Cell Lyses and Immunoblotting
Cell lysis and immunoblotting were performed as described previously (31). Chemiluminescence was detected using a ChemiDoc MP imager or autoradiography film. Films were digitally scanned with Adobe Photoshop using a Canon CanoScan 8800F scanner.
Real Time qPCR
SLFN11 WT and KO U87, LN229, and SLFN11 KO+SLFN11 U87 and LN229, and GBM6 cells were lysed in RLT buffer (Qiagen). Tumors from mice bearing SLFN11 WT and KO GBM6 were homogenized in RLT buffer using TissueRuptor (Qiagen). Total RNA was isolated using RNeasy minikit (Qiagen) and retrotranscribed using High Capacity cDNA reverse transcription kit (Applied Biosystems). TaqMan qRT-PCR was performed using SsoAdvanced Universal Probes Supermix (Bio-Rad) according to the manufacturer's instructions, using Taqman probes (see Supplementary Table S1).
Cells were lysed with NP-40 lysis buffer (40 mmol/L HEPES pH 7, 120 mmol/L NaCl, 1 mmol/L EDTA, 10 mmol/L Na Pyrophosphate, 50 mmol/L NaF, 10 mmol/L β-glycerophosphate and 0.1% NP-40). FLAG-M2–conjugated sepharose beads (Sigma-Aldrich) and Myc-Tag–conjugated sepharose beads (Cell Signaling Technology) were used for IP as described previously (17).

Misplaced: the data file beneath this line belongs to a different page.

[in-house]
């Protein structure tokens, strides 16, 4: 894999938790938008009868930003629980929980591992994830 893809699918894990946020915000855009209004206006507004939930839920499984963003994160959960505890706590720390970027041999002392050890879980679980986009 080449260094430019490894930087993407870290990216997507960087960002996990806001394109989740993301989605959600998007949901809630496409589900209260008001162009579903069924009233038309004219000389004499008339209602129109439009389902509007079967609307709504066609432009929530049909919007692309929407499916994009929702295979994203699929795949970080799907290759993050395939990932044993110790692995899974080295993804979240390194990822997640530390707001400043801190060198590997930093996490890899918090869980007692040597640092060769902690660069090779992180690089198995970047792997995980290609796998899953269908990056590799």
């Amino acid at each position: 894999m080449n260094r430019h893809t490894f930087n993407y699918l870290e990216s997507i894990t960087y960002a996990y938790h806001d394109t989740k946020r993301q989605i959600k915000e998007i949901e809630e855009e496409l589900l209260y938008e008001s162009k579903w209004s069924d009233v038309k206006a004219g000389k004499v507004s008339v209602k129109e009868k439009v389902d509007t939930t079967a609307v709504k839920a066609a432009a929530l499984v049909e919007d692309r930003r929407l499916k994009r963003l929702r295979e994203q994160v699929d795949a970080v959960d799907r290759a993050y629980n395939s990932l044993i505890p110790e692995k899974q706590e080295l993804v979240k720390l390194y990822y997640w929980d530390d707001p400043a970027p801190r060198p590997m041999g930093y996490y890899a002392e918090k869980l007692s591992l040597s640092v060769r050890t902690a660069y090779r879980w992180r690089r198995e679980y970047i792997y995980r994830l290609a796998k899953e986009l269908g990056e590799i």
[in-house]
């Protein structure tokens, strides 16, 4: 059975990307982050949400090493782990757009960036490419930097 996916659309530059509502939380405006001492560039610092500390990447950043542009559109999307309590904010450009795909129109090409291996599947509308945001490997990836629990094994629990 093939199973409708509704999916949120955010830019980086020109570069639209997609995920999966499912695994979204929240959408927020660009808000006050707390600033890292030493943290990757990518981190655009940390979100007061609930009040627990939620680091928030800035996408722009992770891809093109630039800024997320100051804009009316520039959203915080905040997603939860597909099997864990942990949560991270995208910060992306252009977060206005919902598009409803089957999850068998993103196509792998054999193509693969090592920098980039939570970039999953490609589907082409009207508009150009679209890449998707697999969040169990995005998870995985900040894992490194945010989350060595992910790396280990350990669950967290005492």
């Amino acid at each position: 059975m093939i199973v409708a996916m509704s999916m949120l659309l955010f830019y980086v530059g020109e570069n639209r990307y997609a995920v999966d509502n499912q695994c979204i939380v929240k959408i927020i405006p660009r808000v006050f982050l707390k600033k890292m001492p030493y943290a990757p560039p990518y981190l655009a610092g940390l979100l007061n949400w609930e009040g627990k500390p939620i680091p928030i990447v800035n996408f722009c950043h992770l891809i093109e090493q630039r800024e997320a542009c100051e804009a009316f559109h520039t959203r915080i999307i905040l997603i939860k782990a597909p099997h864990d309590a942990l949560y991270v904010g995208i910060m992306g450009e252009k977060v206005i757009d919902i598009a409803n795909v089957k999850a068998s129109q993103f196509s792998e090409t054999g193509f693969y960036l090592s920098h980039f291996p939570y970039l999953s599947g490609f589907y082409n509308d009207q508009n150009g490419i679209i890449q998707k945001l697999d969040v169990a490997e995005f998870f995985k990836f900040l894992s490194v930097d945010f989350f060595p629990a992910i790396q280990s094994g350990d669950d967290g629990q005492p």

Proteomics IP Analysis Using LC/MS-MS
LN229-TetON-SLFN11-Myc-Flag cells were plated in 150 mm dishes. The following day, cells were either left untreated or treated with doxycycline (DOX) for 48 hours. Subsequently, cells were either left untreated or irradiated with 8 Gy for 30 minutes. Cell lysates were prepared in NP-40 lysis buffer and then IP was performed using Myc-Tag–conjugated sepharose beads (Cell Signaling TEchnology). No DOX-treated samples were used as negative controls. Samples were then processed and analyzed as described previously (17).
Gene Annotation and Protein Function Enrichment Analysis